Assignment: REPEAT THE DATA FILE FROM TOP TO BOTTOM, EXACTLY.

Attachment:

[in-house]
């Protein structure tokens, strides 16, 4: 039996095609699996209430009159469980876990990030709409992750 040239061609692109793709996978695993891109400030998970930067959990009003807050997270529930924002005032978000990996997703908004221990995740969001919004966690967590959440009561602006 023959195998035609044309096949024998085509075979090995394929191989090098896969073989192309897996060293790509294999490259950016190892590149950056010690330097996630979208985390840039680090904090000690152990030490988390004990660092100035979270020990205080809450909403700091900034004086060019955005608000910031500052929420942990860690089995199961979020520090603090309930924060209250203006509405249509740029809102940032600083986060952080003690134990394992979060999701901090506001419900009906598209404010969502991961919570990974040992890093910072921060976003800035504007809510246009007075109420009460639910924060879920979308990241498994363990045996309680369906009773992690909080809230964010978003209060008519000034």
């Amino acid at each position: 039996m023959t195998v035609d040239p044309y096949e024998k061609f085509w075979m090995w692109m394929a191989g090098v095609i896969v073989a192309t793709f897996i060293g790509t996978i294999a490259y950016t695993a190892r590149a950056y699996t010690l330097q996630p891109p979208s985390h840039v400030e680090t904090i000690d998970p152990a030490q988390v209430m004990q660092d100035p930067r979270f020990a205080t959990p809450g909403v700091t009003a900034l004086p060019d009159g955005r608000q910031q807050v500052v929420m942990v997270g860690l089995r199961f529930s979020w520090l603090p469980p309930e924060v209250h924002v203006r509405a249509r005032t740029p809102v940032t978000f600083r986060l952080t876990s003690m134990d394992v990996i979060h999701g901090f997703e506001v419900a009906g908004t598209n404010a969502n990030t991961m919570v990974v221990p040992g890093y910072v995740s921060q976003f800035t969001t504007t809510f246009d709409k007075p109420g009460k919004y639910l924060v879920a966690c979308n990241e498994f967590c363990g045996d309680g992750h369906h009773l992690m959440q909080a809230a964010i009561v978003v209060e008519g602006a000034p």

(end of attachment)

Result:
[in-house]
């Protein structure tokens, strides 16, 4: 039996095609699996209430009159469980876990990030709409992750 040239061609692109793709996978695993891109400030998970930067959990009003807050997270529930924002005032978000990996997703908004221990995740969001919004966690967590959440009561602006 023959195998035609044309096949024998085509075979090995394929191989090098896969073989192309897996060293790509294999490259950016190892590149950056010690330097996630979208985390840039680090904090000690152990030490988390004990660092100035979270020990205080809450909403700091900034004086060019955005608000910031500052929420942990860690089995199961979020520090603090309930924060209250203006509405249509740029809102940032600083986060952080003690134990394992979060999701901090506001419900009906598209404010969502991961919570990974040992890093910072921060976003800035504007809510246009007075109420009460639910924060879920979308990241498994363990045996309680369906009773992690909080809230964010978003209060008519000034």
């Amino acid at each position: 039996m023959t195998v035609d040239p044309y096949e024998k061609f085509w075979m090995w692109m394929a191989g090098v095609i896969v073989a192309t793709f897996i060293g790509t996978i294999a490259y950016t695993a190892r590149a950056y699996t010690l330097q996630p891109p979208s985390h840039v400030e680090t904090i000690d998970p152990a030490q988390v209430m004990q660092d100035p930067r979270f020990a205080t959990p809450g909403v700091t009003a900034l004086p060019d009159g955005r608000q910031q807050v500052v929420m942990v997270g860690l089995r199961f529930s979020w520090l603090p469980p309930e924060v209250h924002v203006r509405a249509r005032t740029p809102v940032t978000f600083r986060l952080t876990s003690m134990d394992v990996i979060h999701g901090f997703e506001v419900a009906g908004t598209n404010a969502n990030t991961m919570v990974v221990p040992g890093y910072v995740s921060q976003f800035t969001t504007t809510f246009d709409k007075p109420g009460k919004y639910l924060v879920a966690c979308n990241e498994f967590c363990g045996d309680g992750h369906h009773l992690m959440q909080a809230a964010i009561v978003v209060e008519g602006a000034p």